IWMB emphasizes need for public awareness for nature, wildlife protection

ISLAMABAD -Islamabad Wildlife Management Board (IWMB) on Tuesday emphasized the need for public awareness among the masses on nature and wildlife protection in the pristine protected area of Margalla Hills National Park.
The IWMB being the custodian of the national park is responsible to ensure the safeguard of nature reserves including the diverse biodiversity, tree cover, and wildlife.
The Board for the first time initiated animal and birdlife rescue efforts in the federal capital that received an overwhelming response from the public where teenagers mostly call the IWMB to rescue and provide first aid to injured birds and animals.
As the margallas are home to numerous species of medicinal plants, trees, herbs and shrubs, birds, reptiles and mammals, the IWMB has set certain standard operating procedures (SOPs) and guidelines to be followed by the visitors and tourists to avoid damage to the ecology, a senior IWMB official told APP.
He said the Margalla Hills National Park had caught the spotlight after becoming the home of the endangered Common Asian Leopards thriving income.
Recently, the IWMB has successfully released an injured Indian Eagle Owl after rehabilitation into the wild area of Shah Allah Ditta that was rescued from the garden of a house in E-11 sector of the federal capital.
The Indian Eagle Owl scientifically named Bubo Bengalensis is also known as the rock eagle owl and Bengal Eagle Owl is commonly found in the region of Margalla Hills National Park, particularly in the caves of Shah Allah Ditta caves, he informed.
The Indian eagle-owl was a large horned owl species native to hilly and rocky scrub forests in the Indian Subcontinent. The official informed that the owl was brought a couple of days back from E-11 after an individual reported its presence in his garden. The injured owl was given proper treatment and rehab at the IWMB office and was released into the wild after getting healthy, he added.
Chairperson IWMB Rina Saeed Khan had also written on her official Twitter handle, “The Indian eagle-owl has now been released into MHNP! The owl will fly away at night as they really can’t see much during the day. Owls come to life at night as nocturnal birds. Wishing you a long & happy life inside the national park!”
She also shared that the beautiful native Indian Eagle Owl (Bubo Bengalensis) was found a few days ago in a nullah in Islamabad and was sent to IWMB’s rescue centre. “Owl is healthy and ready to go back to the wild! Will release this beauty back into safe environs of Margallah Hills National Park today,” Khan wrote on her Twitter handle.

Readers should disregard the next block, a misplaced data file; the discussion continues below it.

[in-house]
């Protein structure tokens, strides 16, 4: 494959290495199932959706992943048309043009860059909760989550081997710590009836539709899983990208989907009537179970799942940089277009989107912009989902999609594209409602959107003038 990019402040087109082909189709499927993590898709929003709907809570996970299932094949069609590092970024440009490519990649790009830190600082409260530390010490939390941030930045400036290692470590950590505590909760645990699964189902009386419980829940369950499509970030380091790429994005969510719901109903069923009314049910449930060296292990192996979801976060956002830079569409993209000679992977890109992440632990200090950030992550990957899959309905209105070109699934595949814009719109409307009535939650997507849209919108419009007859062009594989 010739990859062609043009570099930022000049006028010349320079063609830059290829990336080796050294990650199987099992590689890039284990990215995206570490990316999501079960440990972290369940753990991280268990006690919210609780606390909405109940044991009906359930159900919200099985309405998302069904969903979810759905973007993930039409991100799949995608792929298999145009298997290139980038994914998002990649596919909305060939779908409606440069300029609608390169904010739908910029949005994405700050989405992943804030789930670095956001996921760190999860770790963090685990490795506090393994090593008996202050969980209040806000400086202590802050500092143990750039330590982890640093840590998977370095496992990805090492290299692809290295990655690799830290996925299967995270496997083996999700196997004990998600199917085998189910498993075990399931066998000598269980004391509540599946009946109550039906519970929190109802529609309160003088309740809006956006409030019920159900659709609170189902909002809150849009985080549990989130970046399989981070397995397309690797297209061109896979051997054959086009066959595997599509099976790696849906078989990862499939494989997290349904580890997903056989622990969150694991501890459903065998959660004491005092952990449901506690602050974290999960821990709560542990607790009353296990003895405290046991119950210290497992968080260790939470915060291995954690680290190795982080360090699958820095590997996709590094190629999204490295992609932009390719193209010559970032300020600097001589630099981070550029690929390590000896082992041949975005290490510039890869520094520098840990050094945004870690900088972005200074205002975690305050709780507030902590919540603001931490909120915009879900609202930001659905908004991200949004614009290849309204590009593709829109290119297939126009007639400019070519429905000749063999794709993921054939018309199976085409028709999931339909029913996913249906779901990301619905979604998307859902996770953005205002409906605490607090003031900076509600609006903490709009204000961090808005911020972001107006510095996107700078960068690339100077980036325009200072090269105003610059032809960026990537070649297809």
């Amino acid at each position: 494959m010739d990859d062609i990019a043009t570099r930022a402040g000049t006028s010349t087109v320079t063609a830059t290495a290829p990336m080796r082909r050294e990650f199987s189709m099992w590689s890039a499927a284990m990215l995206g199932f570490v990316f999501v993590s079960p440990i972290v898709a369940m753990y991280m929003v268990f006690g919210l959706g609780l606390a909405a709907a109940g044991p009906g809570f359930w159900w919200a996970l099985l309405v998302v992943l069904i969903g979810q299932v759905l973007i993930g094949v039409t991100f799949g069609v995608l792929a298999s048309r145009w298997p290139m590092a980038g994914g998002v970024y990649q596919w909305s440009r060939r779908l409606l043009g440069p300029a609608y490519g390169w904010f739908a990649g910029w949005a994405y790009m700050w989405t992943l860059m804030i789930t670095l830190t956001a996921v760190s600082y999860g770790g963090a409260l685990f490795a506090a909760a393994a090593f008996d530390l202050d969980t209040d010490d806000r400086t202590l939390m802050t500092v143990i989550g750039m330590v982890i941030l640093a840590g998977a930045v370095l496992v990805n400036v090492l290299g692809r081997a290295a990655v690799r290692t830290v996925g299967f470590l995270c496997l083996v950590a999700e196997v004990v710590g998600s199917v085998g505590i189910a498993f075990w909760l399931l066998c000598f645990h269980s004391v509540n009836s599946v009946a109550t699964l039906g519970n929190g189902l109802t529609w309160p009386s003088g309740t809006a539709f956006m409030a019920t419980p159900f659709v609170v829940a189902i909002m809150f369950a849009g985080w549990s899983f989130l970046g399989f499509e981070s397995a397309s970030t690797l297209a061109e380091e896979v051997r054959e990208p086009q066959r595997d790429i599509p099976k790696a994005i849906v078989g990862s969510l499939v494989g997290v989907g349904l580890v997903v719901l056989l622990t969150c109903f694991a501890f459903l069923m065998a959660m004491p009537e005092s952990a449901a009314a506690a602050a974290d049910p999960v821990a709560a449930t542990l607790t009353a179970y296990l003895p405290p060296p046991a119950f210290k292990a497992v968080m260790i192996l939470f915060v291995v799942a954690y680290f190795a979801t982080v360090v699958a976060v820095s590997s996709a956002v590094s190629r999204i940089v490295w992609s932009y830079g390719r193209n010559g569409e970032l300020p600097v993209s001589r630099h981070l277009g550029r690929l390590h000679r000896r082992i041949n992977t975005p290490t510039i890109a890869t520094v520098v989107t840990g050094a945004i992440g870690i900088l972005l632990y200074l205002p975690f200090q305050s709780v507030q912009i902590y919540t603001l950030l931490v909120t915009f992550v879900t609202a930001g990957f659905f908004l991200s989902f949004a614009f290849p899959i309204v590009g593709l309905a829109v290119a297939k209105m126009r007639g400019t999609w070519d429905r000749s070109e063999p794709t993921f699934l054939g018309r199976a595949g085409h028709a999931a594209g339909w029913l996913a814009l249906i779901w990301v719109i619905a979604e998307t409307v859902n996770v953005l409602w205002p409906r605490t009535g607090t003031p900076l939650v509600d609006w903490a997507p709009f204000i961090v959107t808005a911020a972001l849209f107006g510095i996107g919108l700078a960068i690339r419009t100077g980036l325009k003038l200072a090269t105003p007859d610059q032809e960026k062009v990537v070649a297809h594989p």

In another tweet, the IWMB Chairperson informed that the IWMB wildlife rangers also released a rescued spiny-tailed lizard back into the wild. These lizards found in arid zones of Pakistan were illegally traded and mercilessly killed for their oil which some mistakenly believe is an aphrodisiac. “Say NO to wildlife trade,” she mentioned.
In a separate tweet, the Chairperson informed that the Board team had successfully rescued a soft-shell turtle from a nullah of the federal capital after proper rehabilitation of the injured turtle. “Another successful rescue & release by IWMB this time of a rare softshell turtle found in a nullah in ICT. IWMB was contacted and the team was sent to rescue the uninjured turtle and release it safely back into the wild! Plz contact 0336 5070707 for rescues of wildlife!” she tweeted.
Most recently, the Board also rescued a female Rhesus Monkey that was tied tightly with ropes. “This poor female Rhesus monkey was also rescued recently. Someone had cruelly tied ropes tightly on her wrists. IWMB rescued the monkey on a complaint from an animal lover & IWMB’s vet removed ropes & bandaged wrists. Monkey has now healed & released back into wild,” she mentioned on her handle.
The IWMB through community and public awareness had carried out mass sensitisation among the youth to protect and help wildlife in threatening situations or found injured. The IWMB used to receive numerous calls from federal capital residents about kites, buzzards and other birds stuck in a kite string and were rescued by the Board staff.

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